Today’s Solutions: April 12, 2024

In the wonderful world of bumblebees, a stunning discovery calls into question the idea that intelligence is entirely determined by brain size. These tiny insects, with brains the size of a seed, have astounded scientists by exhibiting a degree of collective intelligence previously thought to be unique to humans.

According to the study’s authors, “This finding challenges a common opinion in the field: that the capacity to socially learn behaviors that cannot be innovated through individual trial and error is unique to humans.”

Breaking human-centric boundaries: bees and the evolution of intelligence

The long-held idea that humans have a monopoly on certain characteristics of intellect is constantly shifting. From cultural customs to precise tool use, animal communities, including bumblebees, are rewriting the storyline. Even with their little minds, bumblebees, like chimps, call into question the concept of human exceptionalism.

According to Alex Thornton, an ecologist at the University of Exeter, “Bumblebees join chimpanzees in ‘casting serious doubt on this supposed human exceptionalism.'”

Bumblebees: a journey from underestimation to scientific marvels

Bumblebees, which are commonly underestimated due to their size, are emerging as scientific marvels. Recent laboratory trials demonstrate their ability to learn, utilize tools, count, and solve simple mathematical equations. Their hive mind’s collective intellect demonstrates the complexity lurking beneath these buzzing beauties.

As behavioral scientist Alice Bridges states, “The collective intelligence of their hive mind is also not to be dismissed.”

To determine the level of bumblebee intelligence, researchers provided them with a two-step challenge. The bees, which were of the Bombus terrestris species, struggled to solve it on their own, despite having up to a third of their lifetime foraging time available. However, once one bee cracked the code, it was able to efficiently teach others, demonstrating a novel type of collaborative learning.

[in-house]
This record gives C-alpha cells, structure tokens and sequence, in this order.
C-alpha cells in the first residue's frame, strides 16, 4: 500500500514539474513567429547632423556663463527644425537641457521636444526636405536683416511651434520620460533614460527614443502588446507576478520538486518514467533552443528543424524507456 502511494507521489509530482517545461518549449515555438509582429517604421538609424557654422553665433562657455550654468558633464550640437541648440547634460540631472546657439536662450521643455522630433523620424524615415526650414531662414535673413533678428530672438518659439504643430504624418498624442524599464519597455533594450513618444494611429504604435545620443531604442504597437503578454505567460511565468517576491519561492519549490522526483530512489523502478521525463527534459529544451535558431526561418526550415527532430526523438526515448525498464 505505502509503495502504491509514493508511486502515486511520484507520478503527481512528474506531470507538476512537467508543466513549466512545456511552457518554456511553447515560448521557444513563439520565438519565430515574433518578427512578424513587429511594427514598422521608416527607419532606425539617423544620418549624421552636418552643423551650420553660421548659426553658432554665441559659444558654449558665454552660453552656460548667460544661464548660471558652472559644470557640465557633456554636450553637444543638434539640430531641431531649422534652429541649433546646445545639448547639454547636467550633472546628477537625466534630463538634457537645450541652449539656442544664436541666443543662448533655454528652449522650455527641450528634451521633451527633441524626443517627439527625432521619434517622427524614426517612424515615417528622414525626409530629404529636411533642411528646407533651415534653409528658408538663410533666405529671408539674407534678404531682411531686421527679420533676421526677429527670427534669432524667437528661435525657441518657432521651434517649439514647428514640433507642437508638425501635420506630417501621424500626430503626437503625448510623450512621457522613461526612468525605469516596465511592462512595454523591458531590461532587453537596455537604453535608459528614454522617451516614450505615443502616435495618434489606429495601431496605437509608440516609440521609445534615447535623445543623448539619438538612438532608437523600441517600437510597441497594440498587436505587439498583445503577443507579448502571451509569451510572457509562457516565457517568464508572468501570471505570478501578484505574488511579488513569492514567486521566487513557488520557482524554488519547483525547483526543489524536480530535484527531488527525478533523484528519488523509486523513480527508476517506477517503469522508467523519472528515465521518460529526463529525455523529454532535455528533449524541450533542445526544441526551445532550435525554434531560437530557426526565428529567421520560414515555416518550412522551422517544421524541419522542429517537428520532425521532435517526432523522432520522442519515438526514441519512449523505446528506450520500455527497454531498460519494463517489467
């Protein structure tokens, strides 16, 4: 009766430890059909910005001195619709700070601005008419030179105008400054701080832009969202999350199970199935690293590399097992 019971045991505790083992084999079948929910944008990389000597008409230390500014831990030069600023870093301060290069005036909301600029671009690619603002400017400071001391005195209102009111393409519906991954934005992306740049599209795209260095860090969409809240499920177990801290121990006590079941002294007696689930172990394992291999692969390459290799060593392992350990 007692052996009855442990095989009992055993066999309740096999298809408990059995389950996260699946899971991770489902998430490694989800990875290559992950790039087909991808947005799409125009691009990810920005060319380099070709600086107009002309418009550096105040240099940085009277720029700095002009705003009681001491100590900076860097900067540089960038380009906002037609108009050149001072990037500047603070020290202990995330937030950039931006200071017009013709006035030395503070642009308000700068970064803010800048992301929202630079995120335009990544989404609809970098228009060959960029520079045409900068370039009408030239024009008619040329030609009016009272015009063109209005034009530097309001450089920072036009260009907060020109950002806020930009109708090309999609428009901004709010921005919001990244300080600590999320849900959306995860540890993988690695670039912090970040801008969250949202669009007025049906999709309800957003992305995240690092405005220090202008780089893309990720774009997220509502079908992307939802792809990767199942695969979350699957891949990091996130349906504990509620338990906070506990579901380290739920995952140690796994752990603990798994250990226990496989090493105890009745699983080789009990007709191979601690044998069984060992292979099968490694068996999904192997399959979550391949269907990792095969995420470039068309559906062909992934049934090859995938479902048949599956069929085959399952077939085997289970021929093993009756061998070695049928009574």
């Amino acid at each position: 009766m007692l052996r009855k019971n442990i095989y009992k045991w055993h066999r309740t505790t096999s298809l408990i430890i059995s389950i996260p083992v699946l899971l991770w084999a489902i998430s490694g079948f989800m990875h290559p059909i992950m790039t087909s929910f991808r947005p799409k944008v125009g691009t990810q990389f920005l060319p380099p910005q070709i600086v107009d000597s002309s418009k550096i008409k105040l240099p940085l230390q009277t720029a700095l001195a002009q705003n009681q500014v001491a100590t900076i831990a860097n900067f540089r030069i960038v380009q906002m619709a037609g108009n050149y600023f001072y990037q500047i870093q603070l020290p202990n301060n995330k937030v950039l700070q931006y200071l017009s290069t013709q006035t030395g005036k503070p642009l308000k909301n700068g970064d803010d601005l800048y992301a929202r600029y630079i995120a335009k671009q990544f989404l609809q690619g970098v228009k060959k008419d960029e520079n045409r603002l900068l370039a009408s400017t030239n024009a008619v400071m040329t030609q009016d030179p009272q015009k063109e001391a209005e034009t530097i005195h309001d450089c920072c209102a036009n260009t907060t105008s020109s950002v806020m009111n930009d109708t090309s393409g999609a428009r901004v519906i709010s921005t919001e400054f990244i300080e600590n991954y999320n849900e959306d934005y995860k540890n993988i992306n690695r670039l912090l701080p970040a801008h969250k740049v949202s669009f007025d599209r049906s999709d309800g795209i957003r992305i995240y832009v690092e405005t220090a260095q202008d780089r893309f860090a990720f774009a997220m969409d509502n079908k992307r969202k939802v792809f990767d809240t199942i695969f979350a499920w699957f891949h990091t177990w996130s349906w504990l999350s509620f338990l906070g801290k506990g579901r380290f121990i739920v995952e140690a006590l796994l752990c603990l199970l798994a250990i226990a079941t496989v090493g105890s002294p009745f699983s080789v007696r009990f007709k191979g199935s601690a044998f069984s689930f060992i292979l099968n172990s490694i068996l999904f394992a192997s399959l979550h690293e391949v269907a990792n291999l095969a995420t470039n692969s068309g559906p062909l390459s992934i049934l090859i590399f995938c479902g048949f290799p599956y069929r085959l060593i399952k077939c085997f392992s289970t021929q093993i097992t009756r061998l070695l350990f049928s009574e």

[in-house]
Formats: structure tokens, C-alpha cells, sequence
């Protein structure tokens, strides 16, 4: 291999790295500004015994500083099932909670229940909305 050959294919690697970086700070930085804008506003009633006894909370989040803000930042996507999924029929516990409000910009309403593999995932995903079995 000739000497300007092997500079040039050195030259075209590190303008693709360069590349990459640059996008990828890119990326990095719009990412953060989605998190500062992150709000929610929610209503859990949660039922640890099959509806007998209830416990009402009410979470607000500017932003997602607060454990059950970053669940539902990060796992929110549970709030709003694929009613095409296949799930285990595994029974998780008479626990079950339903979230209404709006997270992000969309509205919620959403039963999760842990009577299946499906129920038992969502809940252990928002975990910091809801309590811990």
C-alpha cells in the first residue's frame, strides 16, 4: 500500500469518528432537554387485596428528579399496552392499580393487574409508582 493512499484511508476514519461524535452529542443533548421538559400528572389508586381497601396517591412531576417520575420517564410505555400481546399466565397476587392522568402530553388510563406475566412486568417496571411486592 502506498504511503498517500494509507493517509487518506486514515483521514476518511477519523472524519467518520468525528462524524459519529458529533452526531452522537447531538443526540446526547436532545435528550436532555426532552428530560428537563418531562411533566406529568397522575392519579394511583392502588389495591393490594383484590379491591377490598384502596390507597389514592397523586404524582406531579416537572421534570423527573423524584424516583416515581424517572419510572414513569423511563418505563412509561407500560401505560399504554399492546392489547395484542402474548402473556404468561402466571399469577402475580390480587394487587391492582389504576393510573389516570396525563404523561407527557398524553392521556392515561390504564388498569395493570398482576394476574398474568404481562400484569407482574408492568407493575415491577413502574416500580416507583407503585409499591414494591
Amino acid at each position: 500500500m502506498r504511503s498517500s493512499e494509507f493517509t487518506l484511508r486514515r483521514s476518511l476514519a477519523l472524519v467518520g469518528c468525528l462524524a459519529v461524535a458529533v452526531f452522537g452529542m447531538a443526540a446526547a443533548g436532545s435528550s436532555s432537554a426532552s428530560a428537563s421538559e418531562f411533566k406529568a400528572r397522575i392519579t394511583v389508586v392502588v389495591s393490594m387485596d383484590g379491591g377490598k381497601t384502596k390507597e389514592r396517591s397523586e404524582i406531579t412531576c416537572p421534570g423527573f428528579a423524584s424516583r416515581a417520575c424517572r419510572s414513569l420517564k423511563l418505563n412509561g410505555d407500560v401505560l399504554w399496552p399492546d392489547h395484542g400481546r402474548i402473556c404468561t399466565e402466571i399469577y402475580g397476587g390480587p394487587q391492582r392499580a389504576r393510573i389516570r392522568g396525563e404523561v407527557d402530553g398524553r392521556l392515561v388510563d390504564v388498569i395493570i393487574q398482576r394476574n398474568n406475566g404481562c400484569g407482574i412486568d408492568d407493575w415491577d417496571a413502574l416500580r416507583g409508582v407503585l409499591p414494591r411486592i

According to the study‘s authors, “To teach the ‘demonstrator’ bees the non-intuitive solution in the first place, researchers had to show them what to do and offer them a reward after the first step to keep them motivated.”

Bumblebee culture: passing knowledge across generations

While the observed behavior necessitated initial instruction, it opened the door to the intriguing prospect of a shared bee culture. Similar to the honey waggle dance, which was once thought to be instinctive, these discoveries point to the potential for rare innovators in bee society, whose ideas could alter future generations’ collective knowledge.

Bumblebee learning capabilities

Previous tests, such as training bumblebees to roll balls for incentives, demonstrated their ability to learn and repair mistakes. These hardworking insects have demonstrated that they are not only driven by instinct but also can adapt and learn from shared experiences.

Alex Thornton goes on to say, “The newest experiment suggests that the ability to learn from others what cannot be learned alone should now join tool use, episodic memory, and intentional communication in the scrap heap of explanations for human cognition and culture.”

Source study: Nature—Bumblebees socially learn behaviour too complex to innovate alone

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